Like many, over the past forty-eight hours I have struggled over the election results. My first thoughts were how did we get here and how do I explain the results to my four and half year old? His understanding of Mr. Trump and Secretary Clinton was that Trump said mean things and did not apologize, whereas Clinton made mistakes and said she was sorry. So, as we explained who won the election he was obviously confused. In his world, we value respect and taking responsibility and not the use of “mean words”.
After trying to explain to my son the results, I left the house Wednesday morning still struggling with what to say at our Upper School Morning Meeting. How do we make sense of this to our students? While I still do not have all the answers to this question, and I’m not sure I ever will, I wanted to share the thoughts I gave to the Brimmer Upper School.
In 1796 George Washington stepped down from the Presidency marking the first peaceful transition of power to a unrelated person in Modern History. Washington easily could have stayed on for another term but understood what would be one of his final nation-building responsibilities- establishing the transition of Presidential power. This idea has been a hallmark of our democracy for the last two hundred twenty years. A peaceful transition is how other modern democracies model for their government election processes.
In four years, just about everyone in this room will have an opportunity to vote in the next Presidential election.That being said, understanding the nature of our democracy does not offer much solace for those that are in shock over the Presidential election results. Intellectually the importance of transition makes sense, but emotionally this change doesn’t, due to the nature of the campaigns. This election was filled with hate and hurtful words from conservatives and liberals. No one was immune from divisiveness engulfed us. But President-Elect Trump has come to symbolize those intense feelings and words that have many of our diverse students, faculty, and staff feeling uneasy about what this means for them. What this means for the future our country?
Now, I want to share a short personal story. This year, when I began at Brimmer, I was transitioning from a school that had little diversity. One reason I came to Brimmer was because I wanted to be in a place that was more diverse, but I wasn’t prepared for the impact that this aspect of Brimmer has had on me. At our school we celebrate our diversity and each morning I wake up inspired to come to a place that has such a rich cultural, ethnic, religious, and gender diversity. Celebrating diversity is part of what makes this school a special place.
So, when I think about the past year, I remember a lot of arguing and yelling about what people thought was most important. Whether it was Bernie, Trump, Clinton, Cruz, Rubio…the list goes on. There was a lot of talking but there was not very much listening. People were willing to shout their values at the top of their lungs, but found it difficult to open their ears to the underlying fears of each side. As a community we can respond to this election by continuing to create a powerful, thriving diverse community that is engaged in dialogue. We know that being diverse is not easy. Putting together so many different people with a wide range of values and experiences takes work. A lot of work. In many ways, it is easier not to be diverse. But easier does not mean more valuable. We don’t want to settle for easy. The desire to be diverse challenges us to think about what is necessary to live in a society that respects all voices, takes responsibility for its actions, shows kindness even in the most difficult situations, and remains honest.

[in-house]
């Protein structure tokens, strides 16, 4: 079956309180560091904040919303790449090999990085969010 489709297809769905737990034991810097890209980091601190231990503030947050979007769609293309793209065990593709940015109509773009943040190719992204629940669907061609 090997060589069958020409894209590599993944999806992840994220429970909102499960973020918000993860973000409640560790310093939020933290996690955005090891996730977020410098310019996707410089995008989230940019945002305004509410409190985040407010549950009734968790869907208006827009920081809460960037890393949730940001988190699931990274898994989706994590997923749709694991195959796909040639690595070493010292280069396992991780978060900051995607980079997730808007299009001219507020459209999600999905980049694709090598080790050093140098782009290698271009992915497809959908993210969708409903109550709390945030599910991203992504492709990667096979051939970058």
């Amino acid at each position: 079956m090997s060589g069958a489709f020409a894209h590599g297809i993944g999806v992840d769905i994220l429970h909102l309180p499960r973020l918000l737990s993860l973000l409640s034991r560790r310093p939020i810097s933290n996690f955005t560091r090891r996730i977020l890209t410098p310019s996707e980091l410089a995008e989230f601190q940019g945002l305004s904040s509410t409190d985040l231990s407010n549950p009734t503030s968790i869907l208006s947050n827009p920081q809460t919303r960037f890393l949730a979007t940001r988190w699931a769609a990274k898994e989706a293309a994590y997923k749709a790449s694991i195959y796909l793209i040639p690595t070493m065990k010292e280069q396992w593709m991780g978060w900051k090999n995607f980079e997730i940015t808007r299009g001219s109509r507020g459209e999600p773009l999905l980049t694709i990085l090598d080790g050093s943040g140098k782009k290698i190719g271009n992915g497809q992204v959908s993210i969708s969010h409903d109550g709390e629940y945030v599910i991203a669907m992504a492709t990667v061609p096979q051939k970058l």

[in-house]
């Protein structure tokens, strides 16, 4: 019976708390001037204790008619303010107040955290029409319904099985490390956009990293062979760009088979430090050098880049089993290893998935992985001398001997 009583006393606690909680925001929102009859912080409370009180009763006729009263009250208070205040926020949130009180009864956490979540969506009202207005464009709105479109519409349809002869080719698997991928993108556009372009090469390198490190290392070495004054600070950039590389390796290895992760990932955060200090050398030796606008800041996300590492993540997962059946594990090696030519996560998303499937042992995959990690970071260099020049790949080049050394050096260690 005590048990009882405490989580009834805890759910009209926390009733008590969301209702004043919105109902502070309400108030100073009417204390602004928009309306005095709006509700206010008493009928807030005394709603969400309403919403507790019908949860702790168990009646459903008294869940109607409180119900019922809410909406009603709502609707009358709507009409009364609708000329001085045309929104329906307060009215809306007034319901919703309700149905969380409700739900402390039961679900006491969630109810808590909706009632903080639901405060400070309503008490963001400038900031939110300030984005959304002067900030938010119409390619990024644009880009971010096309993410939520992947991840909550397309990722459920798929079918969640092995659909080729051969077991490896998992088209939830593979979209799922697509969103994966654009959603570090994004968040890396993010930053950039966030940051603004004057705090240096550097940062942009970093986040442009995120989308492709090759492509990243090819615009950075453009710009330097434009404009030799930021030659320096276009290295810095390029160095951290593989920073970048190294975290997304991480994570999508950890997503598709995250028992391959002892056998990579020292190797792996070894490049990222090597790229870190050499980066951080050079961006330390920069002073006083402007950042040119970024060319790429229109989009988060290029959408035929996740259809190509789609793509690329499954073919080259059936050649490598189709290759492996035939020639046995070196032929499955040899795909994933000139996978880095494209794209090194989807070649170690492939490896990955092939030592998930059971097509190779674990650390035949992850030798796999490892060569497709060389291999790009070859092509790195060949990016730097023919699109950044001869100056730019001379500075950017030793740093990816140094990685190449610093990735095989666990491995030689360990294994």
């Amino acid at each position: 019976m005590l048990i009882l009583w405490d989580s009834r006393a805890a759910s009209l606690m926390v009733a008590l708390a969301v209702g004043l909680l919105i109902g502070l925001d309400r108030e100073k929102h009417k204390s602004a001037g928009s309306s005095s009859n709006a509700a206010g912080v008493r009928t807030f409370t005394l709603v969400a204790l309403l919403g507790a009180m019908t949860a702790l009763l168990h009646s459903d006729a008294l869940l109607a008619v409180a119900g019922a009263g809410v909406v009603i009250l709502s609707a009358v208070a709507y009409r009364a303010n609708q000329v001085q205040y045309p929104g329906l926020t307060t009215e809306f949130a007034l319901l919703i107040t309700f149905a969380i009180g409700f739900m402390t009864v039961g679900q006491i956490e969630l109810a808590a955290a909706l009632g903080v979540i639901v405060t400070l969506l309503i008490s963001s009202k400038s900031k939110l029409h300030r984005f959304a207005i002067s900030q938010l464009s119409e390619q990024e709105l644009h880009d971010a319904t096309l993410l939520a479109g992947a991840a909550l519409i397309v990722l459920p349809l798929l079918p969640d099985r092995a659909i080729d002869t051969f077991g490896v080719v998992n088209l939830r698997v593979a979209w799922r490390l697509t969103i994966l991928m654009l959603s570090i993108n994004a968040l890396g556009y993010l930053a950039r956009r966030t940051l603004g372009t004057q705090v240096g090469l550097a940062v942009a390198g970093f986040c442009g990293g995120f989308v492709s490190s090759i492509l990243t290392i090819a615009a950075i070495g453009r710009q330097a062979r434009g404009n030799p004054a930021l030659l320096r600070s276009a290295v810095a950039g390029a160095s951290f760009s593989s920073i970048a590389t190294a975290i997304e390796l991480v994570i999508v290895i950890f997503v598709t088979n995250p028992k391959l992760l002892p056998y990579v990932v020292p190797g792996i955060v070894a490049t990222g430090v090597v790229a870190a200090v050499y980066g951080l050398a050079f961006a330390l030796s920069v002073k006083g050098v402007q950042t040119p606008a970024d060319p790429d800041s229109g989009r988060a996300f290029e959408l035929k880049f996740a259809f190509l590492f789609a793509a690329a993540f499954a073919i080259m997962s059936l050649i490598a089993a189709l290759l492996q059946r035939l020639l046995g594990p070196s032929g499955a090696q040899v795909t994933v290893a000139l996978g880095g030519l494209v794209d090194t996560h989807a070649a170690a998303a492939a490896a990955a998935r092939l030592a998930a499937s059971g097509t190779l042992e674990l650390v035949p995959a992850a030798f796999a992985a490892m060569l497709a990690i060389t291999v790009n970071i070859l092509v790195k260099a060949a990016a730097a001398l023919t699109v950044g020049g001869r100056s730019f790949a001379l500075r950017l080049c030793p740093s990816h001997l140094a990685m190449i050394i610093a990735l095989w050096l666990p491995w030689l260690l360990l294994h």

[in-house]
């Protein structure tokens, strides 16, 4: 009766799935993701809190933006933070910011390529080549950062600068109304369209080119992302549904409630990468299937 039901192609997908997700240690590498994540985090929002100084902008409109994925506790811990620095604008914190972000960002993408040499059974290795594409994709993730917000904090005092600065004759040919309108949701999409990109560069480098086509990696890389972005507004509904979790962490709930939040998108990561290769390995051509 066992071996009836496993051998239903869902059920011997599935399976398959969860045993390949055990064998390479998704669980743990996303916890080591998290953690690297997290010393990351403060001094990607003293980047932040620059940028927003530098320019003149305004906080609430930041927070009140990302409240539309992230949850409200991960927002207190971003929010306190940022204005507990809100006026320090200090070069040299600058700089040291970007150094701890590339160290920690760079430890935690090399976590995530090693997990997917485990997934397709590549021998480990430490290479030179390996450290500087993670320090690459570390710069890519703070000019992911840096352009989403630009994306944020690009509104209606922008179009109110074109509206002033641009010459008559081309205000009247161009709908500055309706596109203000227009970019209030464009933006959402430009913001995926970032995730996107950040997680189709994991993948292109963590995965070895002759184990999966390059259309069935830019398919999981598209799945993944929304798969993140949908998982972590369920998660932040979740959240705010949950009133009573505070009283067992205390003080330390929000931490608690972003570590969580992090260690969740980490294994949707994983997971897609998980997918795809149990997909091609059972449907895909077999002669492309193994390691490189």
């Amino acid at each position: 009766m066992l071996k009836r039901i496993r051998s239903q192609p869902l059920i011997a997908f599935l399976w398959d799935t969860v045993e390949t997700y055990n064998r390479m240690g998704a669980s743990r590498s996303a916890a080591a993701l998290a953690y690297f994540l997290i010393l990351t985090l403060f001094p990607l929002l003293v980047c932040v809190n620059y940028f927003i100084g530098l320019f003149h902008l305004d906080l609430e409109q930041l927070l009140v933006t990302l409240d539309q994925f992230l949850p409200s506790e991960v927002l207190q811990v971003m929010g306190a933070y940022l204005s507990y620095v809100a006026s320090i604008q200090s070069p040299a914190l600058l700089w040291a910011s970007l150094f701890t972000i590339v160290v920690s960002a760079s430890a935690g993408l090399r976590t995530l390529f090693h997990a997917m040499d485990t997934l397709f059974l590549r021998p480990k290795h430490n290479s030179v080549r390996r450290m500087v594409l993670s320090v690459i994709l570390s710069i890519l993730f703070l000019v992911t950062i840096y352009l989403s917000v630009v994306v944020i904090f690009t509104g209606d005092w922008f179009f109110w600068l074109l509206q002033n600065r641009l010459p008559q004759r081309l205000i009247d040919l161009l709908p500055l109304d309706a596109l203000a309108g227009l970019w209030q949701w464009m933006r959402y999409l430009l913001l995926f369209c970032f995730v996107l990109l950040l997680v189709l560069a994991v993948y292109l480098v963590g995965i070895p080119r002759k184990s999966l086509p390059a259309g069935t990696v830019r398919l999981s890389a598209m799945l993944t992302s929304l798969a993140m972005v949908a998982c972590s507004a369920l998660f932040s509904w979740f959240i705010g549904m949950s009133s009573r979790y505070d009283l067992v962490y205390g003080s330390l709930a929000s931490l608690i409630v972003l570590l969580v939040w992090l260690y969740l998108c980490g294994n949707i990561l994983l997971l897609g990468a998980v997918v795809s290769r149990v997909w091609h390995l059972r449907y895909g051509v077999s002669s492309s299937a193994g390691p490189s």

So how do we respond to the divisiveness that has come out of this election? We respond by building the community we desire for the country here at Brimmer. This is going to require us to be upstanders. We cannot allow the hate and disdain to permeate our community and build walls between us. We are going to need to stand up for those people whose voices may be silenced. We need to support each other and not create more fear. The subtleties of our words and actions can have a powerful impact on our community and we must work to be supportive. If we do this, we can begin to heal. We can be an example for how to build community, instead of creating divisions. Over the next few hours, days, weeks, and months- be there for each other. I know that this will create the light that will shine through the darkness that has come from our divided nation.
Today, I cannot think of a better way to honor the memories of our Veterans. To honor their sacrifice for protecting the United States and the world. Our veterans do not represent a single political party. Rather they come together from all different backgrounds to to preserve the freedoms we know in our country and to protect those around the world that cannot stand up for themselves. I cannot think of a better way to move forward, then as coming together as upstanders celebrating our diversity and standing up for those that need our help.